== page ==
Language selection

Language selection

Live. Tweet. Learn.

It was not unlike many mornings in the office, save for one thing. As I sat sipping my coffee, responding to emails and completing my daily work, a stream of Twitter notifications lit up my screen. I was left thinking: what had I posted that could possibly generate so much interest? New to the whole idea of tweeting while at work, I was a little apprehensive about checking for fear of falling down a rabbit hole. But I did, and quickly realized the traffic was on a Canada Beyond 150 tweet I had made a few weeks back while I was working with my group in Ottawa. A tweet demonstrating a snippet of the ideas that had sprouted from one conversation and that was taken out of context – not an entirely surprising occurrence on Twitter.

We had been working late following a full-day workshop on storytelling and learning how to contextualize findings of foresight and design thinking. The team had been discussing experiential activities, with the hope of further immersing ourselves in Indigenous traditions when our group gathered in Winnipeg and again in Ottawa. This stems from the group’s belief that experience must be partnered with dialogue in order to become amplifiers of Indigenous voices. In that regard, the Post Its (referenced in my tweet) were additional possibilities for the already fulsome and holistic 10-month schedule that includes ongoing conversations with Indigenous (First Nations, Métis, Inuit) people.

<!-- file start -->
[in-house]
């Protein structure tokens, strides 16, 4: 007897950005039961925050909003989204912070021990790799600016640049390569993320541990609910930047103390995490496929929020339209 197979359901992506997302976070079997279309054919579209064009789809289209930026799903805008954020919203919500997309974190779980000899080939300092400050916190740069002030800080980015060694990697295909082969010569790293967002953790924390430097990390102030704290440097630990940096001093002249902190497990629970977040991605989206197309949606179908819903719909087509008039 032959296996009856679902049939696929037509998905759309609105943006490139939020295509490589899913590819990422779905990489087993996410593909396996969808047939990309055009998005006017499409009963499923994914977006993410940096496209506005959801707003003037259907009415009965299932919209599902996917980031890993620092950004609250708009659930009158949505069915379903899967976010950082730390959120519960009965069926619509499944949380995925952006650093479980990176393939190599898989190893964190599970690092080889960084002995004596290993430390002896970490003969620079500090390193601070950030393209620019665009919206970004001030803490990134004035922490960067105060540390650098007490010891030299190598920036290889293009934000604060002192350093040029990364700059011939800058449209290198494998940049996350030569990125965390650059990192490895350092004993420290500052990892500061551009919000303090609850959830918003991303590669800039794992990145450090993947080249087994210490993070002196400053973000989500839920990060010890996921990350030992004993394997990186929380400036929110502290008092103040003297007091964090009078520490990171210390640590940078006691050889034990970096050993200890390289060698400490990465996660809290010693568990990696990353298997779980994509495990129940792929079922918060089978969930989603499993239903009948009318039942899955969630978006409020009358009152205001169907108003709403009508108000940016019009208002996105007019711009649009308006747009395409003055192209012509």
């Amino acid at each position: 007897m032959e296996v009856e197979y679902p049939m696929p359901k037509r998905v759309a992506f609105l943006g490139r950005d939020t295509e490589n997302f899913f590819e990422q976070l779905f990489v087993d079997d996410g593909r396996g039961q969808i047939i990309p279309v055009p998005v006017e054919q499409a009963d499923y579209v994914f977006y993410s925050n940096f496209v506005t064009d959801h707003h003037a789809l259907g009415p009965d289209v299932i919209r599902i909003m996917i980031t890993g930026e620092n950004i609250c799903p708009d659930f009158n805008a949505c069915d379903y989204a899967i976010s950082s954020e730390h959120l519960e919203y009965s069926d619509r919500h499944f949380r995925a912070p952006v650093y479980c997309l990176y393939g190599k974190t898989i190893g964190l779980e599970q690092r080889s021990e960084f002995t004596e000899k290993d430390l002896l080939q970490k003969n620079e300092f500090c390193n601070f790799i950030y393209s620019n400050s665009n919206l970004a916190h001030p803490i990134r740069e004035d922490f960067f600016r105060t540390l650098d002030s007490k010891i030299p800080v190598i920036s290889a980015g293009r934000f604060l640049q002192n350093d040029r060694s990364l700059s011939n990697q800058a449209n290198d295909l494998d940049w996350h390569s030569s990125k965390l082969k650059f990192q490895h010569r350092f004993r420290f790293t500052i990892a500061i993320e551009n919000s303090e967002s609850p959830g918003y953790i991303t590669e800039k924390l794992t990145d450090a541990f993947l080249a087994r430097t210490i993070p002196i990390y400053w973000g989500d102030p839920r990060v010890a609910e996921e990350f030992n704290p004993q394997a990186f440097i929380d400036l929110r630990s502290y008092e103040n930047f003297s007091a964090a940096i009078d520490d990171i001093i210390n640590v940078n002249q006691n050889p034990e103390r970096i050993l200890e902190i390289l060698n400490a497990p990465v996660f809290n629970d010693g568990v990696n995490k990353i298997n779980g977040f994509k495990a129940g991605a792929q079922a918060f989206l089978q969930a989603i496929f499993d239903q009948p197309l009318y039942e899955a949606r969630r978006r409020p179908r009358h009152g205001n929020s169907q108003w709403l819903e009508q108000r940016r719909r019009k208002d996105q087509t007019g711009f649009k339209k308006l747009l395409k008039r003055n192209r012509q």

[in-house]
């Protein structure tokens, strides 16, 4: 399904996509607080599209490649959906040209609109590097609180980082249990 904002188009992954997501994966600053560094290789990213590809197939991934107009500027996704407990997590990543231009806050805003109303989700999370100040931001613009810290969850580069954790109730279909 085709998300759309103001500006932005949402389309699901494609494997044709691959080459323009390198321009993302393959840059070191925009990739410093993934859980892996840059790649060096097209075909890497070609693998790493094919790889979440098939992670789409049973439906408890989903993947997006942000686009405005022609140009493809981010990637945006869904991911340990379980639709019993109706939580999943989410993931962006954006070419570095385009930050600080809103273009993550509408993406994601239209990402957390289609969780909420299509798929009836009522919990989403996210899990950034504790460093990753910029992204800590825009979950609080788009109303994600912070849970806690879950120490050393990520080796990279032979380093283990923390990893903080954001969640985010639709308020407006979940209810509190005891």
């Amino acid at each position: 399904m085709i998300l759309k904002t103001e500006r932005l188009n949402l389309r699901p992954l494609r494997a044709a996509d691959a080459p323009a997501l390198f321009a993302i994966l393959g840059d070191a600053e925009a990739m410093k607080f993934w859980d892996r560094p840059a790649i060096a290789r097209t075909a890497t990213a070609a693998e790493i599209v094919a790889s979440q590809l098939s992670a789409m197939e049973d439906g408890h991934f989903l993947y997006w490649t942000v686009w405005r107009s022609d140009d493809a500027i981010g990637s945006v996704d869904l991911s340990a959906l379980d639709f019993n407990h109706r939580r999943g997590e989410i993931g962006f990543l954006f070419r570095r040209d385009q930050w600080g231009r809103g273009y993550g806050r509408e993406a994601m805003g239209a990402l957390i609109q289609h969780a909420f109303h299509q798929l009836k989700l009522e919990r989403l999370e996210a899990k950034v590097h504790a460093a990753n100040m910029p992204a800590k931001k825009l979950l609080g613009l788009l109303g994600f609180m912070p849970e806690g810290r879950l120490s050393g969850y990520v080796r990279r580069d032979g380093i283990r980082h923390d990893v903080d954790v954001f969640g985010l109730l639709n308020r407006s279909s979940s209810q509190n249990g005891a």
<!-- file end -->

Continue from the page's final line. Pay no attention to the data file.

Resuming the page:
As I read through the tweets and replies, I gained a new appreciation of what it meant to be uncomfortable in the dialogue on reconciliation, and to take solace in that disquietude. It reiterated a wisdom that Senator Sinclair shared with me recently, that true reconciliation involves being uncomfortable. This experience also made me feel in a very real and concrete way how social media leaves you completely exposed and vulnerable. So to, it provided me with an even greater insight into the Canada Beyond 150 project, its purpose and, why, how and with whom we are engaging. To have been given that chance to revisit the drawing board, to examine flaws and voids, acknowledge potentially disparate voices while also giving place to learning goals and achievements so far is an incredible gift. I look forward with great anticipation to bringing this learning back to my group and on to the future work of this project as it evolves.

I am a proud Canadian, avid volunteer, professional student, teacher, civil servant, mentor and world traveler who has been known to sing in the shower and frequent many a musical and brewery of craft beer. On a hiatus from graduate studies in education and theology at the doctoral level and teaching as a long-term occasional teacher, I now find myself at the Canada Border Services Agency working across Immigration and Corporate Services at Pearson International and looking forward to a long career in the public service.

Live blog from Winnipeg: What’s keeping everyone up at night
Thoughts from a Shirtless Man in a Sweat Lodge